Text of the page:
ICYMI (In Case You Missed It), the following work was presented at the 2020 Annual Meeting of the American Political Science Association (APSA). The presentation, titled “Local Economic Malaise and the Rise of Anti-Everything Extremism” was a part of the session “Extreme Parties and Positions” on Saturday, September 12, 2020. Post developed by Hayden Jackson and Katherine Pearson. 

Is it economic downturns or threats to cultural identity that lead some individuals to respond to populist and extreme-nationalist appeals? These explanations complement, rather than compete with one another, according to new research by Diogo Ferrari, Rob Franzese, Hayden Jackson, ByungKoo Kim, Wooseok Kim, and Patrick Wu

Some people experiencing a decline in standard of living may react by supporting populist movements, including those that place blame for economic and social deterioration on out-groups. While economic downturns can spur support for nationalism, these factors are also deeply entwined with feelings of being left behind in a social and cultural context. This is especially true in hard-hit rural communities that feel neglected and misunderstood by policy makers and elites. 

Whereas previous literature presents economic malaise and cultural or status threat as competing explanations for the rise of populist attitudes, the authors of this paper argue that these effects are not competing, but complementary. When the community experiences economic decline, some individuals will feel that their identity is under threat, and that they are looked down upon by elites. The feeling that their way of life is under attack leaves some individuals susceptible to extremist appeals. However, these appeals do not work on all members of the community equally; important differences may be explained by life experiences, education, personal income, and demographics, especially race.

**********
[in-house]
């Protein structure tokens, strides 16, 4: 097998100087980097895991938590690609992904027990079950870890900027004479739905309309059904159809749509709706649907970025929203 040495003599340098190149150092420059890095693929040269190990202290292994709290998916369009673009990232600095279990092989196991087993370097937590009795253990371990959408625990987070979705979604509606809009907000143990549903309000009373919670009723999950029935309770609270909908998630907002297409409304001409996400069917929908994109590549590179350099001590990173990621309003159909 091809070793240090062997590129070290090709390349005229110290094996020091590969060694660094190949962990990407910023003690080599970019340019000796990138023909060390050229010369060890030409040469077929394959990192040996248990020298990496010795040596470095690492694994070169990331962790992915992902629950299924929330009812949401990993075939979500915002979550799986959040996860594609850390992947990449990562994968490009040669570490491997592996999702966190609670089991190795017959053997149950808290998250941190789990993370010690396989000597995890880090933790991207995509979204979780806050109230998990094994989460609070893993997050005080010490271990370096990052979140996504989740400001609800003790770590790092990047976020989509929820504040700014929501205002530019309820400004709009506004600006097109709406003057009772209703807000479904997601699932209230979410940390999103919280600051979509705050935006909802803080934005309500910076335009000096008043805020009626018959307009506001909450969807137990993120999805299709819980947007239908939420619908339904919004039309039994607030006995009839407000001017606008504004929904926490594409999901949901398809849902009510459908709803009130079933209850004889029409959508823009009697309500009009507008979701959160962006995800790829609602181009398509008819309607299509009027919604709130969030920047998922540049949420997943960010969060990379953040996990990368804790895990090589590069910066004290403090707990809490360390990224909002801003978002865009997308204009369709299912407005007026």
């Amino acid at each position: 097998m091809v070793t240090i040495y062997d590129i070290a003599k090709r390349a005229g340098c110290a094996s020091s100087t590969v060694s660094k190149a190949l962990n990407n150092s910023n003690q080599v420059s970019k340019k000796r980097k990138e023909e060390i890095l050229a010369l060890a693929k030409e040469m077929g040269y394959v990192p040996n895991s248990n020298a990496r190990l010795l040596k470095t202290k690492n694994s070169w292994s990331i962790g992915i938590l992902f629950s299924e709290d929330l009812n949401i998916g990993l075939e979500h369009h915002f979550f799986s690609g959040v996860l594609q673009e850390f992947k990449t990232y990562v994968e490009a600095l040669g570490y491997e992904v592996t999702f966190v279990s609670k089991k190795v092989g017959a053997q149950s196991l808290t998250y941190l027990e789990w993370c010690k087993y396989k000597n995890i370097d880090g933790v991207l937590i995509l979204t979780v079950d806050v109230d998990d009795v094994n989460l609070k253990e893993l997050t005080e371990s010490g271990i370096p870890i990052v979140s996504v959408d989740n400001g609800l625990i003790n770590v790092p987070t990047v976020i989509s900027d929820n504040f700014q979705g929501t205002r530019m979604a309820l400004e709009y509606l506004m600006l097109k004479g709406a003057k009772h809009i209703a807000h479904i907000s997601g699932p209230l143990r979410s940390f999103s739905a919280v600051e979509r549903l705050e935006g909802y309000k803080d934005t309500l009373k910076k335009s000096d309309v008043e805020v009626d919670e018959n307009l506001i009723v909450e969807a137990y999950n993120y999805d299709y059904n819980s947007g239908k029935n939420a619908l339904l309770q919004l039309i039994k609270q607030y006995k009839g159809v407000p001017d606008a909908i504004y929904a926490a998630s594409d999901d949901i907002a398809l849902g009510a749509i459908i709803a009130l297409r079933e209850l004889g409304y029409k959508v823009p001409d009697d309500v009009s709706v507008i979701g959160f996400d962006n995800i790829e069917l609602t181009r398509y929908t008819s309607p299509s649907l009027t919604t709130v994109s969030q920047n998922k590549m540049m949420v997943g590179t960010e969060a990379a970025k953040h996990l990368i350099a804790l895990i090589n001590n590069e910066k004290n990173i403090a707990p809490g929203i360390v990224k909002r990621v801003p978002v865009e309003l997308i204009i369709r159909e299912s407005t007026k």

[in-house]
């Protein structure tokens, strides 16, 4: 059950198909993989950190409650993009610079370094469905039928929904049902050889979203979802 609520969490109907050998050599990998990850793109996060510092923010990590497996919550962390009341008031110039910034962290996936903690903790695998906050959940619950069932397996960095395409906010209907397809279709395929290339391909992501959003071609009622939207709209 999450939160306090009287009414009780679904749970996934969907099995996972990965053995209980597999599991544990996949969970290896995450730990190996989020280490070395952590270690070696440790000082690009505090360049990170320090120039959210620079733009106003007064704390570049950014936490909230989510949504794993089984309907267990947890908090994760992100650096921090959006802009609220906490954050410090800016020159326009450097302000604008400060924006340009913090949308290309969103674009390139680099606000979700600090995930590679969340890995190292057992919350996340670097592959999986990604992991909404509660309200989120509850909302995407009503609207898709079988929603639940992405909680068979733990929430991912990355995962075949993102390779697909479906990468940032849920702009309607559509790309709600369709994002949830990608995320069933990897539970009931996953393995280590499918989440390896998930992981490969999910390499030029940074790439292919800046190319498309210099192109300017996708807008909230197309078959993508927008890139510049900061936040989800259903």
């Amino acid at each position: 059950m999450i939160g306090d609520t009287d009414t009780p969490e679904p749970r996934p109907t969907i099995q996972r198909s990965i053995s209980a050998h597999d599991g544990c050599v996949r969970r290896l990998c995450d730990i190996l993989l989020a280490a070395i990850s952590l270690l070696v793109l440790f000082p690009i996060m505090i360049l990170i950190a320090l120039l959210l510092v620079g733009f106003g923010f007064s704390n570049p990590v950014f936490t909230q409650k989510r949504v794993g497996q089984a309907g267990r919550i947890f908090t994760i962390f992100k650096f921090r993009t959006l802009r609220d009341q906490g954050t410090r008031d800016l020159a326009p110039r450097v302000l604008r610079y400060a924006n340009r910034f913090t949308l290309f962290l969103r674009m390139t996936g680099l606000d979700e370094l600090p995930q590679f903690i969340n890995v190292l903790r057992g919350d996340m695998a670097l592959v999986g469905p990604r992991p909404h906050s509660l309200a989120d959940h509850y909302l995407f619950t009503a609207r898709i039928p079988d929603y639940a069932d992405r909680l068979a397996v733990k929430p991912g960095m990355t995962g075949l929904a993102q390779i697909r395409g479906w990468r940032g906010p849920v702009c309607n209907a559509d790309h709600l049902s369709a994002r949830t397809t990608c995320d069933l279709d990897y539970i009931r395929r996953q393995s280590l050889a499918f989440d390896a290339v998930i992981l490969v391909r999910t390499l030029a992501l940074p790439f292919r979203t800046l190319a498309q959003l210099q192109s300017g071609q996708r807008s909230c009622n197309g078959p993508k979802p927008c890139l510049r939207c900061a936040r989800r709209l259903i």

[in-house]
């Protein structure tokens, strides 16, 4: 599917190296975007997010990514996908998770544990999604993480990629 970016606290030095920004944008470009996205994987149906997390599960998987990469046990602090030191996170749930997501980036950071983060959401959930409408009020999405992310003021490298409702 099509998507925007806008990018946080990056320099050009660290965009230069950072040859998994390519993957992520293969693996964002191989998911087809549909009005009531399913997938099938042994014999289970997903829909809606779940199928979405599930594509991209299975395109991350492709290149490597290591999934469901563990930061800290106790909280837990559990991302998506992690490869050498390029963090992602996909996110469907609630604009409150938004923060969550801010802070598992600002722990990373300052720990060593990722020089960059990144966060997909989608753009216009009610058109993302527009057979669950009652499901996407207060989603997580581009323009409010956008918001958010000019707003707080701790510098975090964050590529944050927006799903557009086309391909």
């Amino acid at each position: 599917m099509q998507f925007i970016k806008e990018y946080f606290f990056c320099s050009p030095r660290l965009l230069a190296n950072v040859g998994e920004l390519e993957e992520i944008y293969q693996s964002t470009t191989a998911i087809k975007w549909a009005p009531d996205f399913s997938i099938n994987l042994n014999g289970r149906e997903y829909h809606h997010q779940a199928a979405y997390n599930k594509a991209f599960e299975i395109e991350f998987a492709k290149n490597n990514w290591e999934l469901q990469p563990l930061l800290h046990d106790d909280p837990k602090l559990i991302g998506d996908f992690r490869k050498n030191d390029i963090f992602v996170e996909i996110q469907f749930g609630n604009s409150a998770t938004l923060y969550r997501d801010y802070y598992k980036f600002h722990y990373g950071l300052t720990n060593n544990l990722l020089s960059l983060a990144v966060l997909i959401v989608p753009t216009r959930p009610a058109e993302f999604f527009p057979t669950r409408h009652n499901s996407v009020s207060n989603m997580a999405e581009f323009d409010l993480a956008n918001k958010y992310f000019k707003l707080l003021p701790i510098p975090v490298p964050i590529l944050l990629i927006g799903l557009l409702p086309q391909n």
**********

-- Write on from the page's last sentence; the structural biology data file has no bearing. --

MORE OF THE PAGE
One’s views and behaviors grow as a result of complex economic and cultural experiences. Some people will have experiences or personalities that predispose them to respond differently to economic and social shocks. For some, economic decline may trigger xenophobic, anti-elite reactions that will not be experienced by all members of the community. 

To test the relationship between economic malaise and the perception of social threat, the authors conducted two empirical explorations. The first study reanalyzed data from Mutz 2018 to identify the effects of features like neighborhood decline or individual characteristics in subgroups with different responses to economic decline. 

A second study focuses on structural differences that appear in data from Twitter data before and after automotive plant shutdowns in southeast Michigan and northeast Ohio. Data suggests that neighborhood economic shocks, like the closing of a factory, triggered rising extremist expression in at least some contexts. The increase in extremist-engaging Tweet activity was largest in the community around Lordstown, Ohio, which is predominantly white and rural/exurban. By comparison, the data showed slightly negative trends in extremist Tweets in the predominantly Black, urban community around Hamtramck, Michigan, which was also hit by a plant closing. 

The authors hypothesize that the response to an economic shock, such as a plant closing, is likely to depend on the size of the closure “shock”, or how much impact it has and on the community, as well as the social and demographic characteristics of the local workers, particularly the community’s urban or rural nature and the racial makeup. In the analysis, these factors were most relevant when determining an extremist-engagement response. The bigger the economic shock to the community, and the more white and rural the community, the more likely it is to see an extreme response. 

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